Editor-in-chief's note: I was annoyed when I heard that 'an exhibition exploring fascinatingly bad games' being held at New York University on Friday would include GoldenEye a Nintendo 64 game I loved when I was in college. Earth Defense Force and Big Rigs I could understand. They're so bad, they're good. But GoldenEye? WTF?

I sent the curators a terse e-mail: "What do you know that I don't know about GoldenEye being a bad game? If you'd care to make an argument, I'd be happy to run it on the site. "

Curator Owen McLean replied:

GoldenEye sucks. It's, frankly, kind of a mess of a game. If this were a traditional review I would point out the following problems: the visuals are often muddy and hard to discern, even for its time (clipping issues are also everywhere). Movements are sluggish and unresponsive, and the N64 controller is an odd fit for FPS controls. The single player campaign feels monotonous and perfunctory, with tired objective-based missions (the player has to save Natalya four separate times) and waves of unintelligent enemies . The weapon selection is unbalanced and extremely limited. The level design, especially for multiplayer, often feels cobbled-together and inelegant.

If I just described any other game, nobody would bat an eye. But I described GoldenEye, a hallowed, sacred, downright ineffable landmark of gaming to many who remember losing countless hours to its multiplayer modes with their friends back in its heyday, relishing in the beauty of accessible, split-screen, console FPS action. I was one of them, and I absolutely loved GoldenEye. I still absolutely love GoldenEye. And even though nostalgia is an extremely persuasive emotion, I would be lying through my teeth if I said it was still "good".


But here's the thing: it's okay that GoldenEye sucks because it doesn't matter if it was ever "good" or not. Does applying a set of conventional standards to a game make all of the fond memories we've had with it any less valid, less real? Absolutely not. Video games on their own may be objects with set values, just numbers and algorithms, but they don't function completely until people play them, and people have unique and different points of view–-it's what makes us people, and it's also what makes playing videogames so damn interesting and fun. Games are ultimately subjective experiences, meaning that at some point objective analysis falls apart. To me, GoldenEye is an incredibly fun game that I still love to play, and for me, that is plentiful.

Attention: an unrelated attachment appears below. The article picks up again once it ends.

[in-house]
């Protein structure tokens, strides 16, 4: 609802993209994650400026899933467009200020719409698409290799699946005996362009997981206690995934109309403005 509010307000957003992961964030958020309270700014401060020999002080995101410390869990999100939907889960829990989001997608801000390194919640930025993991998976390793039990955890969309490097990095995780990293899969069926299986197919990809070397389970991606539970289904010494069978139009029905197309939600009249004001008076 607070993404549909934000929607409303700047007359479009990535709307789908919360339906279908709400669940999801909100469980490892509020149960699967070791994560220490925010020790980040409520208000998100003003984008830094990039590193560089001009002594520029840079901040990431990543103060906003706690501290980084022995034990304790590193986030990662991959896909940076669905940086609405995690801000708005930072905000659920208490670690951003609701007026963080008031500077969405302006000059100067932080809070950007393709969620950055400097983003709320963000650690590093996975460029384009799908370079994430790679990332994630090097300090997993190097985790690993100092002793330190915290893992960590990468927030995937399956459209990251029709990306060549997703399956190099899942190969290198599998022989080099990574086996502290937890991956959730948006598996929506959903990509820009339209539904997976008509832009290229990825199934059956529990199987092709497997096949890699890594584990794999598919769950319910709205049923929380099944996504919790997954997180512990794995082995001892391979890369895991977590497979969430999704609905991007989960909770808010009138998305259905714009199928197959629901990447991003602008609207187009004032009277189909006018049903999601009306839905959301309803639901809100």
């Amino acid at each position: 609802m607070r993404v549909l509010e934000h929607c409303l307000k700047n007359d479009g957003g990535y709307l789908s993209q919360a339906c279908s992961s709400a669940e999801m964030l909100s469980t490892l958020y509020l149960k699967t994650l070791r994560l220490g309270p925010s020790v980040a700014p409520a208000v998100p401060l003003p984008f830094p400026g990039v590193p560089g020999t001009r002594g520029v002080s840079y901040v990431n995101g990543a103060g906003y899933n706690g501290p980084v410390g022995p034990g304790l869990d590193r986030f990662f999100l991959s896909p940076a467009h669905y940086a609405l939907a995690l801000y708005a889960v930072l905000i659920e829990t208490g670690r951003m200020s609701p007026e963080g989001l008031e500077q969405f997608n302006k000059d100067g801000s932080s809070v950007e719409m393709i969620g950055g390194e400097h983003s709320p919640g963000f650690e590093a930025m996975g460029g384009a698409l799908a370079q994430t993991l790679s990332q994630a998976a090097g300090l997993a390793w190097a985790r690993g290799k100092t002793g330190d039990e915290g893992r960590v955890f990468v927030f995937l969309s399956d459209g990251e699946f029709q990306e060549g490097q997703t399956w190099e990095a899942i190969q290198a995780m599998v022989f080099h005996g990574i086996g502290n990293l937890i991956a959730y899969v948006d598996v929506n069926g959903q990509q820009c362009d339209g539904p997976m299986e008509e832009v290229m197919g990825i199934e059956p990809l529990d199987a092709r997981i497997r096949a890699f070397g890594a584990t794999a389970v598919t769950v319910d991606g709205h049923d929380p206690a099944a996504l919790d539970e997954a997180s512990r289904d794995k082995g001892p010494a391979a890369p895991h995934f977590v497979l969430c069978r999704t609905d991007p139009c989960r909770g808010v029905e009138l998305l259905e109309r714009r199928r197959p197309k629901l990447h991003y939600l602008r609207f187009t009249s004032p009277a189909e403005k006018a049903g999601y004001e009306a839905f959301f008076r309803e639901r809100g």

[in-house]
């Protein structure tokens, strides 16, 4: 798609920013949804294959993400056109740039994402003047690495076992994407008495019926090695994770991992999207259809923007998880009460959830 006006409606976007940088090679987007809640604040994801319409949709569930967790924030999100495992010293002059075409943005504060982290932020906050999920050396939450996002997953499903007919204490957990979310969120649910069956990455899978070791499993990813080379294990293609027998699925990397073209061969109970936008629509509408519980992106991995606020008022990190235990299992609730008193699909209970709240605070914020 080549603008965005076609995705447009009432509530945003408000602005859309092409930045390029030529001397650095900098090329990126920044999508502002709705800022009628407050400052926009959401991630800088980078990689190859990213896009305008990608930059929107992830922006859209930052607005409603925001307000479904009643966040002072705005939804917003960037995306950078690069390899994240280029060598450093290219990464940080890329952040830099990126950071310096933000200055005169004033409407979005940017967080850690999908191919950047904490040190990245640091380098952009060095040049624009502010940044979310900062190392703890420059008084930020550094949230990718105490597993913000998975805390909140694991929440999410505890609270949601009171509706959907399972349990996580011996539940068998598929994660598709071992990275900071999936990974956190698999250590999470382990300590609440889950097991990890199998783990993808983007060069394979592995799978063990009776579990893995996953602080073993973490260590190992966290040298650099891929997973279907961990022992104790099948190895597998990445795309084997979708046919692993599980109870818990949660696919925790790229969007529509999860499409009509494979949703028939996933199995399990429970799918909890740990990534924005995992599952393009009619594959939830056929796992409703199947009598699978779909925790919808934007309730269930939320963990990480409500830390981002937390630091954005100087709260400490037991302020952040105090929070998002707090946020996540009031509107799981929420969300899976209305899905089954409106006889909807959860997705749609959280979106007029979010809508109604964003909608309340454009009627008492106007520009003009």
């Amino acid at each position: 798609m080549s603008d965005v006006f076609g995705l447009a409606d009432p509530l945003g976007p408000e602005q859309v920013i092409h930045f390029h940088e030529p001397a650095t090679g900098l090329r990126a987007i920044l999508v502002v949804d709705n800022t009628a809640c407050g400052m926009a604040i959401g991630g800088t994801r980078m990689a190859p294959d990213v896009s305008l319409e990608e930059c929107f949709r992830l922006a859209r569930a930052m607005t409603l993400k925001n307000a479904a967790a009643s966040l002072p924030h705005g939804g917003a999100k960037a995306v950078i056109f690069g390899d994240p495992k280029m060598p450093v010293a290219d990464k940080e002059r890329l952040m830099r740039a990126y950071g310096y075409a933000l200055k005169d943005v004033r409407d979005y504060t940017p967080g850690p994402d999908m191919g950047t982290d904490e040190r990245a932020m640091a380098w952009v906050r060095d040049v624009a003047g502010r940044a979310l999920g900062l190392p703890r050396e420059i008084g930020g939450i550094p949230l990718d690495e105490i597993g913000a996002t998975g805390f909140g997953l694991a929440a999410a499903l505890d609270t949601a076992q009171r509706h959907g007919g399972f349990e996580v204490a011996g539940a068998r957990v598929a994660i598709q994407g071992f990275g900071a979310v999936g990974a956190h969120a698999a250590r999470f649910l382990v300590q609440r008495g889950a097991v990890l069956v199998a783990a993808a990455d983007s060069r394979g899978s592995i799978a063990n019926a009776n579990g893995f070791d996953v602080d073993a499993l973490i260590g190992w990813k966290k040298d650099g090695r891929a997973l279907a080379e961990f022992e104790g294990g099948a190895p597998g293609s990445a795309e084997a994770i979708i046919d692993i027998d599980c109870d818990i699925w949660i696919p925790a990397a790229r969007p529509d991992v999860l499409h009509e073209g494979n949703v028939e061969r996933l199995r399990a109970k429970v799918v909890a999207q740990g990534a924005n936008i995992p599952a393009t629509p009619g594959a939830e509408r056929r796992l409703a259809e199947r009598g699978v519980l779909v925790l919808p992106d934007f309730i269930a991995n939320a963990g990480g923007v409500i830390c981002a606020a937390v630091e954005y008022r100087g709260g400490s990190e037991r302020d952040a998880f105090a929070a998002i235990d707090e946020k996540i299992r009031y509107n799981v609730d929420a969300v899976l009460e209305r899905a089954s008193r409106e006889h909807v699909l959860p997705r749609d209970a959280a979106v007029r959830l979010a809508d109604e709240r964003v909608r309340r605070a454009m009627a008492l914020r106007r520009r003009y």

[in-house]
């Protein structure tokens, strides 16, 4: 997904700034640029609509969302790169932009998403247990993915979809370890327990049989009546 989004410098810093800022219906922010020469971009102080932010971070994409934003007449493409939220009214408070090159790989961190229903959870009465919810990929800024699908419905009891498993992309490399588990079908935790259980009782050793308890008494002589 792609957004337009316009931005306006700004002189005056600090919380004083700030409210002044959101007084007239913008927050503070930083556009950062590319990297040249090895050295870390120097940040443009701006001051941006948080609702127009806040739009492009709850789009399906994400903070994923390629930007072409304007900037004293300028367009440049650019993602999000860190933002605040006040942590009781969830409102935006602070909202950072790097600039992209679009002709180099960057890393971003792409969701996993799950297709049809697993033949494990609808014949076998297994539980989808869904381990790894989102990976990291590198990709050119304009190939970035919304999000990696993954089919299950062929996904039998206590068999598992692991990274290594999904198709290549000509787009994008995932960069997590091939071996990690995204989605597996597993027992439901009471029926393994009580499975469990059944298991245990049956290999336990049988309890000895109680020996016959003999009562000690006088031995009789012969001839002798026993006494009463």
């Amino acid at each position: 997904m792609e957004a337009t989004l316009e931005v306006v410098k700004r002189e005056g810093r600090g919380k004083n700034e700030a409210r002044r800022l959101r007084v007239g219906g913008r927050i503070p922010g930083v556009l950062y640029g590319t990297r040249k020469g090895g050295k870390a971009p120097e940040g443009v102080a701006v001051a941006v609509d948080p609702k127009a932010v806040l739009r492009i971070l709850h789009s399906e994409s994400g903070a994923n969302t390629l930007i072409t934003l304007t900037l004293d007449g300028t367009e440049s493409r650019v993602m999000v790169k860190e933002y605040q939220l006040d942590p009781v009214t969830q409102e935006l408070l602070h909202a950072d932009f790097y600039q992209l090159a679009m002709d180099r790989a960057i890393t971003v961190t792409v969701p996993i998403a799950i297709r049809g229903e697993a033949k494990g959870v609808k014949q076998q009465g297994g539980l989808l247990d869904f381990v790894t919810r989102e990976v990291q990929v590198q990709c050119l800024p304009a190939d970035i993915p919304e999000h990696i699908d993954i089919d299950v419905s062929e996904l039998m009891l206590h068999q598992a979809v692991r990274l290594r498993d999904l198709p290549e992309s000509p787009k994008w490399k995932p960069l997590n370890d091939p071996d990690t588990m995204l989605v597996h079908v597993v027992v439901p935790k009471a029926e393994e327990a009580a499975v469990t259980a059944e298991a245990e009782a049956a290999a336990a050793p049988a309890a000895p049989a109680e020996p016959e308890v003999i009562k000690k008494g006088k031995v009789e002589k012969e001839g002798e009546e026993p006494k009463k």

There's a saying that floats around circles of film geeks: "Films should not be measured by success or critical acclaim, but simply by our affection for them." It's time to start looking at games this way too, or else we will find ourselves in a future gaming community inhabited by Metacritic-trawling, review score-obsessed clones, robotic consumers who no longer think for themselves and spout the same regurgitated opinions about the same small lot of games. And I think that's something we can all agree definitely sucks.

And if anyone disagrees, they should come to our event at NYU and do a little exploring and discussing, and maybe they'll start to think about games differently. That can never be a "bad" thing.


Event Info


Bad Is Beautiful: An Exhibition Exploring Fascinatingly Bad Games at the NYU Game Center
Friday, April 13th
721 Broadway, 9th Floor Lobby
5:00 PM – 8:00 PM

The idea of "B movies" – movies that are so conventionally bad on technical and artistic levels that they surpass "unenjoyable" and somehow end up back at "entertaining" – has existed for almost half a century. Some viewers embrace these movies because they allow them to rebel against movie snobs, and some simply find something beautiful and unique buried within the trainwreck. A pertinent quote floats around certain film circles that goes something like this: "Films should not be measured by success or critical acclaim, but simply by our affection for them."

Bad is Beautiful looks at games in this way. It explores the idea of forgetting whether a game is "good" or "bad", and instead encourages thinking of it as "interesting" or "not interesting". It relishes the surreal moments that "flawed" games unintentionally create. It brings games that challenge conventional ideas of "good" out of the bargain bin and into the spotlight. It casts a skeptical eye on the Metacritic-trawling gamers of the world who stay in their safe, comfortable world of 8s, 9s and 10s and encourages them to take a risk, to explore the seedy underbelly of this art form they love so much, to diversify. It embraces the campy, the shattered, the rejected, the freakish, the dated, and the flat-out disastrous.


This is the crap avant-garde, and it's beautiful.

Games open for play include: Deadly Premonition, Big Rigs: Over the Road Racing, Extreme Paintbrawl, GoldenEye 007, Earth Defense Force 2017 and more.

Curation by Owen McLean, Game Center Open Librarian
Please RSVP here